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Pet Behavior - Feline Behavior
How to Leash Train Your Cat

By Kim Boatman
At any time of year, particularly summer, it’s not hard to find
happy dogs on leashes sauntering along with their owners.
Wishing your cat could accompany you too? With time,
patience and the right equipment, leash training your cat is
possible.
At any time of year, particularly summer, it’s not hard to find happy dogs on leashes
sauntering along with their owners. Wishing your cat could accompany you too? With time,
patience and the right equipment, leash training your cat is possible.

Walking your otherwise indoor cat on a leash can open a stimulating new world to your kitty,
says Warren Eckstein, author of How to Get Your Cat to Do What You Want. For free-roaming
cats, the outdoors poses dangers, such as other cats, traffic, dogs, abuse from humans and
poisons. A leashed cat can safely enjoy the rich smells, sights and sounds of the outdoors
without the risks, Eckstein says.

Will Your Cat Walk on a Leash?
Personality is the biggest factor in determining whether or not you can successfully leash
train your cat. “Breeds and ages do not matter as much as type,” explains cat behavior
consultant Jennifer Michels. “A cat who is confident and curious will take to the outdoors
better than a nervous cat.”

If your cat cooperates with tasks like clipping nails and brushing teeth, you’re more likely to
be able to work together on leash training, says Michels. Older cats that are a bit cranky as
well as cats with health problems probably aren’t good candidates for training. You should
also consider where you live. If your neighborhood is busy and noisy with lots of traffic,
shouting kids and barking dogs, walking on a leash might not be a positive experience for
your cat.

However, cats in general are trainable, says Eckstein. Follow these steps, and you and your
feline may soon be enjoying the great outdoors together:

Exercise patience It can take a couple of weeks for your cat to grow accustomed to walking
with a leash, says Pam Johnson-Bennett, a Nashville, Tenn., cat behavior specialist. The most
important thing is to go at the cat’s pace. Rushing the process will be stressful for everyone.
Eckstein notes that he has seen a few cats take as long as five to six months to learn to walk
on a leash.

  • Buy a harness or a walking jacket Experts don’t recommend using a traditional kitty
    collar. Your cat could easily slip free from the collar or catch the collar on objects
    outside. Look for a figure-8 or H-shaped harness, or a walking jacket. Introduce your
    cat slowly to the harness or jacket. You can place the new equipment in a conspicuous
    place, letting your cat sniff away. Sit the harness next to a kitty’s favorite food or on
    your lap, where the cat is accustomed to receiving pats and affection. Rub a washcloth
    over your cat, then rub the cloth on the harness so the harness smells like your feline.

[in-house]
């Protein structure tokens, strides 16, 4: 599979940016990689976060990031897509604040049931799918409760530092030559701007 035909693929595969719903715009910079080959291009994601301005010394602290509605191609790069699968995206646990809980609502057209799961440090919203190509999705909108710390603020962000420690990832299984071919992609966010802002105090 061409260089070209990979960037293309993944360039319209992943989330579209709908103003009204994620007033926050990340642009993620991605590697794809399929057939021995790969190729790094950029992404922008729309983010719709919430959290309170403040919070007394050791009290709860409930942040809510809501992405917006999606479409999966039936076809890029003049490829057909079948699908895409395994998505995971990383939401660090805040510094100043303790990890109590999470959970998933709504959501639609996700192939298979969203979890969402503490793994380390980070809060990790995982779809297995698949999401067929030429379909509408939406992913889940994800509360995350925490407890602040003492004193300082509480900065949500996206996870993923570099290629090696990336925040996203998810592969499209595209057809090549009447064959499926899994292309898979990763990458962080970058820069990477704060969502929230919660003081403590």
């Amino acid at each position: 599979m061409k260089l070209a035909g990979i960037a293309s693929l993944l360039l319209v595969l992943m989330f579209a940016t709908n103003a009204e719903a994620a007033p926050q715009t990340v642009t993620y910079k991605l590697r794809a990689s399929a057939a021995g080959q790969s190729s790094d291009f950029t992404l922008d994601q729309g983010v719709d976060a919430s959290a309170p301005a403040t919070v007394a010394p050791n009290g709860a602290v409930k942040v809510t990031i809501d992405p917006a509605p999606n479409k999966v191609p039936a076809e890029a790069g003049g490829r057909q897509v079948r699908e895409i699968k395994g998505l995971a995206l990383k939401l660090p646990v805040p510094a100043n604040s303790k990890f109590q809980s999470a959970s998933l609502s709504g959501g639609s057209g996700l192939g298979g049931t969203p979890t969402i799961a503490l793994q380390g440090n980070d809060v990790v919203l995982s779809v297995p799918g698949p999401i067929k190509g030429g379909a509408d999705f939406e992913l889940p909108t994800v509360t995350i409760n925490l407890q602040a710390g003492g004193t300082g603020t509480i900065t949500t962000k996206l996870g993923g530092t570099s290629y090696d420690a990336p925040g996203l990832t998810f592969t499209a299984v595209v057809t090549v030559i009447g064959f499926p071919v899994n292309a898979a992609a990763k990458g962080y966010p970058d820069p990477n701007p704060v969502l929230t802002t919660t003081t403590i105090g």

• Use positive reinforcement Treats, praise, petting and clicker training -- when your
    kitty associates the sound of the clicker with a treat -- are all useful tools. After your
    cat is used to the sight and smell of the harness, it’s time to try the harness on. “Keep
    your cat distracted with reinforcement to help it associate the harness with good
    experiences,” says Michels. “You might put the harness on before each meal. Soon,
    your cat will be dying to get that harness on!”

  • Practice indoors Once your feline has adjusted to the harness, attach the leash for
    short periods. Let your cat roam briefly indoors, dragging the leash. Gradually begin
    picking up the leash but let your cat guide you.

  • Introduce the outdoors Simply sitting on your front porch with your cat wearing its
    harness and leash is a good first step. Stay close to home at first. Johnson-Bennett
    always carries a towel in order to scoop the cat up in case it suddenly panics.

  • Think like a cat Don’t demand the sort of point A to point B routes you see dog
    owners walking. Your cat might decide to lie down, bask in the sun, sniff around a bit
    and explore. If you want to teach your cat to walk a route, wait until your cat is hungry
    and have treats set along the route. At first, you’ll have to show your cat where the
    treats are, but eventually it should go from spot to spot as routine practice.

If you have the patience and time to leash train your cat, you’ll be rewarded with a unique
kitty-owner experience. “It gives you and your cat something to really bond about,” says
Eckstein. Once you start taking your cat for walks, don’t be surprised if your feline looks
forward to your daily constitutionals. “I’ve actually seen cats bring their harnesses to their
owners to say it’s time for a walk.”

Kim Boatman. a journalist and frequent contributor to The Daily Cat. whose work has
appeared in The Miami Herald, the Detroit Free Press and the San Jose Mercury News is  
based in Northern California. She is a lifelong lover of animals and shares her home with
three cats.